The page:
The Bhimber District ranks 11th out of Pakistan's 155 school districts with a score of 72.73, according to Alif Ailaans’ Pakistan District Education Ranking 2017.[citation needed]

In regards to infrastructure, Bhimber ranks at 137th, with a school infrastructure rating of 24.64 and a retention score of 42.04. Fewer girls are enrolled than boys.[citation needed]

Over the last few decades, the private education sector has grown.[16] The Punjab Group of colleges, the largest educational network in Pakistan, extended its network across the Azad Kashmir and started the Punjab College Bhimber in 2016.[17][self-published source?]


Bhimber and its surrounding area are very rich in archaeological remains. There is a forest rest house in Bhimber. Famous historical and scenic sites in the town and surrounding area include:

  • Baghsar Fort – This ancient fort is built in Samahni Valley close to a place known as Baghsar.
  • Baghsar Lake – This lake is situated near Baghsar Fort.
  • Famous Haathi Gate – Jahangir's elephant used to enter the town through it.
  • Jandi Chontra – This is the place where Srinagar and Lahore are at the same distance.
  • Sarai Saadabad – The Sarai is located near Bandala in the Samahni Valley. It was used as a staging camp during Mughal Era for the caravans moving from Lahore to Kashmir.
  • Tomb of Sufi saint Baba Shadi Shaheed.



Bhimber is connected with the rest of the country through a well-built road network. Public transport is commonly provided using Hiace vans. Daily routes include those to: Mirpur, Gujrat, Dina, Jhelum, Gujranwala and Kharian. Coaches and coasters travel to Pakistan's larger cities including: Lahore, Faisalabad, Rawalpindi and Gujranwala.


There is no railway station in Bhimber. The nearest railway stations are those of Gujrat, the Lala Musa Junction and Kharian city and cantonment.


The nearest commercial airport is the Islamabad International Airport, which is approximately 208 km (129 mi) by road from Bhimber.[18] Recently, Sialkot International Airport has become operational. It is located about 102 km (63 mi) from town. There is a small military airstrip in the town.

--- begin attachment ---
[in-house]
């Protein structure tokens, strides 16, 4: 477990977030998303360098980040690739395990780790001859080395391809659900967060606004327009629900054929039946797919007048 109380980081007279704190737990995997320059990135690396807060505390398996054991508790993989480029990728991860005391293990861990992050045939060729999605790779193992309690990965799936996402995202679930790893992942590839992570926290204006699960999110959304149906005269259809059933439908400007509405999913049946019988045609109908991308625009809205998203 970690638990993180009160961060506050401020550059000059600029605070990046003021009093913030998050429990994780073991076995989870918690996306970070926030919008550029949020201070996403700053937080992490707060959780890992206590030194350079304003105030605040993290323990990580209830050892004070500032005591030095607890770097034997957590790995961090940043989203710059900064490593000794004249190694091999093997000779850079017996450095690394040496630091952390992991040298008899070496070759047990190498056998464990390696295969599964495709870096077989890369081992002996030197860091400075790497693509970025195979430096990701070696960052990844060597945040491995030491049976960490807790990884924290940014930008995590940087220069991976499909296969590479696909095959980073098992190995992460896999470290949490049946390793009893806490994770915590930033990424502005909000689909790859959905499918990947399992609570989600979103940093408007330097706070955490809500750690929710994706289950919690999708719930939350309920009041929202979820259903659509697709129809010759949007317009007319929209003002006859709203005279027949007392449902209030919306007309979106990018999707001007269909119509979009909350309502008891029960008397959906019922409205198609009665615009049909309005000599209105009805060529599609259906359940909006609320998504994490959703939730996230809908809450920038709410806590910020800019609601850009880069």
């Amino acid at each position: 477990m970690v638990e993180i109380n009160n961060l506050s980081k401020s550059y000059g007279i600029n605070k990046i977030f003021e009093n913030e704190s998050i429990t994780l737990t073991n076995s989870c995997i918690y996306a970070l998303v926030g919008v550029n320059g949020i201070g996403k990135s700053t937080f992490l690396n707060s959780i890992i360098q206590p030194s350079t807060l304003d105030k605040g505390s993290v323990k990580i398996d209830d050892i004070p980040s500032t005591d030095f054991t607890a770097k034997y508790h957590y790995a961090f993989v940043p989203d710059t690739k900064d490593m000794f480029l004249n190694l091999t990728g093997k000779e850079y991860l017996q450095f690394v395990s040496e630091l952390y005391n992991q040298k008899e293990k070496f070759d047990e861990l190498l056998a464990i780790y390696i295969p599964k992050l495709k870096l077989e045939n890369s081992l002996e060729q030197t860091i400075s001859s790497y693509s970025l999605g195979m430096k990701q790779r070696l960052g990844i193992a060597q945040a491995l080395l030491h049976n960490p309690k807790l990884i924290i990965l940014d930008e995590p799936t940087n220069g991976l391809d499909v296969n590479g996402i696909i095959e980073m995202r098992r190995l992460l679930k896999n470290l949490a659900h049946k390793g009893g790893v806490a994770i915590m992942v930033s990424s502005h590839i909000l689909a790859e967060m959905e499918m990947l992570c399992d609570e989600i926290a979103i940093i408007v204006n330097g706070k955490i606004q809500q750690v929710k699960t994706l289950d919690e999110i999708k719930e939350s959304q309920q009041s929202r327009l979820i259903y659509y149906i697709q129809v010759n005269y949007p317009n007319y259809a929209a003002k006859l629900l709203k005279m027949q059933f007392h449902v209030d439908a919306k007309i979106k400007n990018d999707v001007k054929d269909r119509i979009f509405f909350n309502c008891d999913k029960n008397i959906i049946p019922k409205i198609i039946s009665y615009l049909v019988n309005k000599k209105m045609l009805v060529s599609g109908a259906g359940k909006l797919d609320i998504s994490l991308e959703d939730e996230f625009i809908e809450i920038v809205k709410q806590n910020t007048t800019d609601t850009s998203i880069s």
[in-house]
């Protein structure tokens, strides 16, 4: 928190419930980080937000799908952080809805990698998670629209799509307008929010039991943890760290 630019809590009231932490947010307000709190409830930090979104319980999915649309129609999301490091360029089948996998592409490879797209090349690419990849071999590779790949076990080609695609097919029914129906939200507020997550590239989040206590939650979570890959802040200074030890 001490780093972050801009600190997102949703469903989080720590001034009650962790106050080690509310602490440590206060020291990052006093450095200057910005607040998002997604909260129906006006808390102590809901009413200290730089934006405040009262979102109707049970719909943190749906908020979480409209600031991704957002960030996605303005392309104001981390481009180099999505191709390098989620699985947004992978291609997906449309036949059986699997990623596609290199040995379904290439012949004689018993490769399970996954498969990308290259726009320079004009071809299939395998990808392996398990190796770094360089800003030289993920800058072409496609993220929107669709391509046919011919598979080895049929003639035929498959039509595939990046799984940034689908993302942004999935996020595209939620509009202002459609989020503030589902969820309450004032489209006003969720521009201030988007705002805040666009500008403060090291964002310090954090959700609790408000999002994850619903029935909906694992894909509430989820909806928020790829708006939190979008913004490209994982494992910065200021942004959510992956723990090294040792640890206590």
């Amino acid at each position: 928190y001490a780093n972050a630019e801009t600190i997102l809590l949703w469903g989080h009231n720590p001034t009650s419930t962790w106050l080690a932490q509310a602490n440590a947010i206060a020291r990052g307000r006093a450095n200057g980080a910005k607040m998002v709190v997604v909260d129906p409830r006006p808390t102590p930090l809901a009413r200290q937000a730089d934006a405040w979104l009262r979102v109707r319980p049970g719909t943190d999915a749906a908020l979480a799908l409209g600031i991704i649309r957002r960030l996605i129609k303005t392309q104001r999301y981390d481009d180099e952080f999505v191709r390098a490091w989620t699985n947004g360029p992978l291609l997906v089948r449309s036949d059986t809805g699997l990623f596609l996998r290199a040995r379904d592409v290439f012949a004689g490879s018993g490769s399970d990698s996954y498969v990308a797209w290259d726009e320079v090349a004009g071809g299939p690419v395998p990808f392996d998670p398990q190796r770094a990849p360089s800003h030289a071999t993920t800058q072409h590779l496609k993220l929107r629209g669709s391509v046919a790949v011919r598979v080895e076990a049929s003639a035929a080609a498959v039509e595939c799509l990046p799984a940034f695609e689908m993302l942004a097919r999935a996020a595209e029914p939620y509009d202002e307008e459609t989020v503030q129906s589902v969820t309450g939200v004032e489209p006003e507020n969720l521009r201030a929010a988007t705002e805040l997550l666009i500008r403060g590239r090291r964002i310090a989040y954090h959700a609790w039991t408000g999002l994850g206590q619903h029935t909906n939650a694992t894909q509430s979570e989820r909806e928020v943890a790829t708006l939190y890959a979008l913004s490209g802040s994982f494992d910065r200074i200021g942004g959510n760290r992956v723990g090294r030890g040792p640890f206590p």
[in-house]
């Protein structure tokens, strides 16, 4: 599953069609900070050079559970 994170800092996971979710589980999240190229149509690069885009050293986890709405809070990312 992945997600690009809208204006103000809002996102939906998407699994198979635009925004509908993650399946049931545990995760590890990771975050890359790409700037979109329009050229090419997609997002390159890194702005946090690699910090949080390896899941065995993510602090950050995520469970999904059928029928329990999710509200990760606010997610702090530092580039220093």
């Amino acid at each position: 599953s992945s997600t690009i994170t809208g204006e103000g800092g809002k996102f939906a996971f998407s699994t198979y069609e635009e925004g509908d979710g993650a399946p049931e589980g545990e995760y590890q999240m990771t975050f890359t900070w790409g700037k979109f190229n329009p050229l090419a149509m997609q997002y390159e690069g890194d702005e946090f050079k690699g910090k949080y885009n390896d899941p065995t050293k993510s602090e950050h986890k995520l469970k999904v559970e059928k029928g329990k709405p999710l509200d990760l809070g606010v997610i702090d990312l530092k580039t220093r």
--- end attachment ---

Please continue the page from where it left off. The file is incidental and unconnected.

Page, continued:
Notable peopleEdit

See alsoEdit



  1. ^ Government of Azad Jammu & Kashmir Website. "Distance from other cities". Archived from the original on 28 September 2011. Retrieved 8 December 2011.
  2. ^ Gulabnama of Diwan Kirpa Ram: A History of Maharaja Gulab Singh of Jammu & Kashmir, page 41
  3. ^ History of the Punjab Hill States by Hutchison and Vogel, reprinted edition, 2 volumes in 1 Chapter XXIV. 1933 AD
  4. ^ The Ancient Geography of India by Alexander Cunningham page 134 1871
  5. ^ Government of Azad Jammu & Kashmir Website. "Jahangir discussed Bhimber in his book Tuzk-e-Jahangiri". Archived from the original on 28 September 2011. Retrieved 8 December 2011.
  6. ^ Panikkar, Gulab Singh 1930, pp. 121–123.
  7. ^ Brahma Singh, History of Jammu and Kashmir Rifles 2010.
  8. ^ Satinder Singh, Raja Gulab Singh's Role 1971, pp. 52-53.
  9. ^ Snedden, Kashmir: The Unwritten History 2013, p. 232.
  10. ^ Panikkar, Gulab Singh 1930, p. 123.
  11. ^ Snedden, Kashmir: The Unwritten History 2013, p. 233.
  12. ^ "A peep into Bhimber". 6 November 2016. Retrieved 7 May 2019.
  13. ^ India. Census Commissioner (1912), Census of India, 1911, Superintendent of government printing, India
  14. ^ Saraf, Kashmiris Fight for Freedom, Volume 2 2015, p. 238.
  15. ^ "Climate Bhimber". Retrieved 7 May 2019.
  16. ^ "Schools And Colleges In Bhimber By Private Schools". Retrieved 11 July 2019.
  17. ^ "Punjab Group of Colleges: The Largest Educational Network in Pakistan". Punjab Group of Colleges. Retrieved 11 July 2019.
  18. ^ "Bhimber on map". Google Maps. Retrieved 12 September 2019.